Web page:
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    The Body Shop set to appoint administrators in UK

    • By Dearbail Jordan
    • Business reporter, BBC News

    Image source, Getty Images

    The Body Shop’s UK business is set to appoint administrators this week, in a move likely to result in shop closures and job losses.

    The owner of the company, set up in 1976 by the late Dame Anita Roddick, is expected to appoint experts to significantly restructure the retailer.

    The Body Shop was bought by private equity firm Aurelius just weeks ago.

    It is understood that trading over the key Christmas period and into January was not as strong as hoped.

    It also emerged that the Body Shop had insufficient working capital.

    The retailer’s British business has more than 200 shops in the UK as well as its headquarters in London. The Body Shop also employs a significant number of staff.

    Restructuring expert FRP Advisory is likely to be appointed as the administrator in the coming days.

    It is highly unlikely that the Body Shop brand will completely disappear from Britain’s High Streets. But there will be a focus on reducing its costs, including on property and rents, as well as building up its online presence.

    There are hopes it will be restructured to better compete with brands such as Lush, perhaps best-known for its bath bombs, which is popular with younger shoppers.

    The Body Shop has now changed hands three times since it was sold by founder Dame Anita in 2006, shortly before her death the following year.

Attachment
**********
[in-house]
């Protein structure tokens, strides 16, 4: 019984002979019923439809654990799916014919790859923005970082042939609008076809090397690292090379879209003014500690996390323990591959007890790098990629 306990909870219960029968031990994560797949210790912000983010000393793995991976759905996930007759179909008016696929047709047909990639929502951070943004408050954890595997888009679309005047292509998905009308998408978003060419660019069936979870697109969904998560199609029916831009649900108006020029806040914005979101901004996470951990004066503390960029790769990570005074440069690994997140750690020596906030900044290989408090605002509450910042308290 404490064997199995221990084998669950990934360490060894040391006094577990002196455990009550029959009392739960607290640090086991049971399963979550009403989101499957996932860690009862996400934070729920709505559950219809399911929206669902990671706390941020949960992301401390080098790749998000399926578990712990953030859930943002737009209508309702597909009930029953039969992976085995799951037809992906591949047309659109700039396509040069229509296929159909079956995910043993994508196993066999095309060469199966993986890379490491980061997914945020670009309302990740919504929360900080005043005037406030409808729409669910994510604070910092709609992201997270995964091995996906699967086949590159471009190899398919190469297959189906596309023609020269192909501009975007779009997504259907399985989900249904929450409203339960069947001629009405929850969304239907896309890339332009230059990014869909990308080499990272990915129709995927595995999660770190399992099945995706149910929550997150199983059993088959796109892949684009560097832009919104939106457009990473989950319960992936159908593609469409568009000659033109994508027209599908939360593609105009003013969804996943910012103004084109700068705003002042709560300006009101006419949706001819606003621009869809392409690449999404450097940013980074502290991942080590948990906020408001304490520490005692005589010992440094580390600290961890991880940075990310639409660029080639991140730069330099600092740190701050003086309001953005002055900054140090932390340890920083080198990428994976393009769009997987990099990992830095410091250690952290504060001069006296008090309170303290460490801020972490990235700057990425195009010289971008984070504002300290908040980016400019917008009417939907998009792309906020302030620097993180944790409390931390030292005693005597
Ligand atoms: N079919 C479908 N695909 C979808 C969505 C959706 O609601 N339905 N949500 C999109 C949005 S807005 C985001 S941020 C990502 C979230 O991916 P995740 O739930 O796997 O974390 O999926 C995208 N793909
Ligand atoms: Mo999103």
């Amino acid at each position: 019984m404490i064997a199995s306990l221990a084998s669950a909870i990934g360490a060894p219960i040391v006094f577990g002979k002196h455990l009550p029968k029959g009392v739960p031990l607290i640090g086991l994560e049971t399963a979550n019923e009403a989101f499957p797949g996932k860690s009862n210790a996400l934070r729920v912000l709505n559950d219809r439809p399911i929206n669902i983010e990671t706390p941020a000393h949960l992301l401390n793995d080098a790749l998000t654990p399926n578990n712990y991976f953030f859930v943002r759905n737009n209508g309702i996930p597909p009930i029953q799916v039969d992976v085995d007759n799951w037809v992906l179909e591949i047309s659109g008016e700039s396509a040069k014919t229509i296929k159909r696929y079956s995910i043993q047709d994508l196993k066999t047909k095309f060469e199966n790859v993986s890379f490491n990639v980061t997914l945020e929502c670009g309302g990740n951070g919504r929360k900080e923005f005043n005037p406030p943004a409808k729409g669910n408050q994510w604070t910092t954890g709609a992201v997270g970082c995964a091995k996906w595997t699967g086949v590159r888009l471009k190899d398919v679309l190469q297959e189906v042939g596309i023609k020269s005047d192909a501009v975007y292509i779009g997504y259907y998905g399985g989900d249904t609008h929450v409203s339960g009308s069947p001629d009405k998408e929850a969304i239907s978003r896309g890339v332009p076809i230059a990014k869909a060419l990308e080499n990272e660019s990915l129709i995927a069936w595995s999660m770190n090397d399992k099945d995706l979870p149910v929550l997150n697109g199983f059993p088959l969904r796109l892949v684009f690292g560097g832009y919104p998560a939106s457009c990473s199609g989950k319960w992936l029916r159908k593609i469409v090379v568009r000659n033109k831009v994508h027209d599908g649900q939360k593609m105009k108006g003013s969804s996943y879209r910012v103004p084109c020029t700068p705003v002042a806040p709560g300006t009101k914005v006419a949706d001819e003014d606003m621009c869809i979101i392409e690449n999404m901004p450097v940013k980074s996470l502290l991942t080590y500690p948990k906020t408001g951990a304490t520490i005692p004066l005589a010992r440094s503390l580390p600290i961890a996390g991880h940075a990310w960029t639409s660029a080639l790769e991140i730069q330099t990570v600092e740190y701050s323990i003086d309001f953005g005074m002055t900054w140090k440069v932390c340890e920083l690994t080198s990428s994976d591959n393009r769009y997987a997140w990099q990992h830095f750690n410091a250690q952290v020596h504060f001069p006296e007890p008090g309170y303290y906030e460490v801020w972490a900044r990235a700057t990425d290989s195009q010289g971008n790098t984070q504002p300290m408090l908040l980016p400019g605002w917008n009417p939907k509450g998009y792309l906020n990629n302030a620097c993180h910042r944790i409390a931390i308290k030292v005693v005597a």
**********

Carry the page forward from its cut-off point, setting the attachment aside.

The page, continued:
The company became well-known for its ethical trading ethos and its stance against testing beauty products on animals. It began from a single shop in Brighton in the 1970s and grew under Dame Anita and her husband Gordon Roddick.

    Its campaigning won legions of shoppers, especially teenagers, and led to a significant period of expansion, with shops selling popular products such as its White Musk fragrance, Hemp hand cream and various body butters.

    Image source, Getty Images

    Image caption,

    Dame Anita Roddick started The Body Shop from a single shop in Brighton in the 1970s

    But some loyal customers saw Dame Anita’s decision to sell the company to L’Oreal, the French beauty giant, for £652m as a betrayal of its ethical values.

    L’Oreal then sold the firm to Brazilian beauty giant Natura in 2017 for £880m. It changed hands again late last year when Aurelius acquired the company for £207m.

    Mark Constantine, co-founder and chief executive of Lush, told the Sunday Times that under L’Oreal’s ownership, the Body Shop had moved manufacturing to the Philippines which meant better profit margins and “marketeers discounted to create sales”.

    But Mr Constantine, who was a major supplier to the Body Shop for years under his previous business, said: “You can’t cheapen everything, remove the values and take more profit without the customers noticing and going elsewhere.”

    He told the newspaper: “They lost that feeling one got when buying a Body Shop product – that you were helping to change the world.”

    When Aurelius bought the Body Shop, it said that it wanted to revitalise the business and build on its brand name.

    It said that “despite the challenging retail market there is an opportunity to re-energise the business to enable it to take advantage of positive trends in the high-growth beauty market”.

    On its website, the Body Shop says it employs 10,000 people with a further 12,000 staff through franchises. It adds that it operates in around 3,000 stores in more than 70 countries.

    But in January, the Body Shop said it was selling its business in most of mainland Europe and in parts of Asia.

    At the time, it told Retail Week: “This further prioritises the Body Shop’s strategically important markets and global head franchise partner relationships, which it will look for opportunities to build.

    “The Body Shop will also focus on more effectively reaching customers by strengthening digital platforms, developing new sales channels, and via differentiated retail experiences.”



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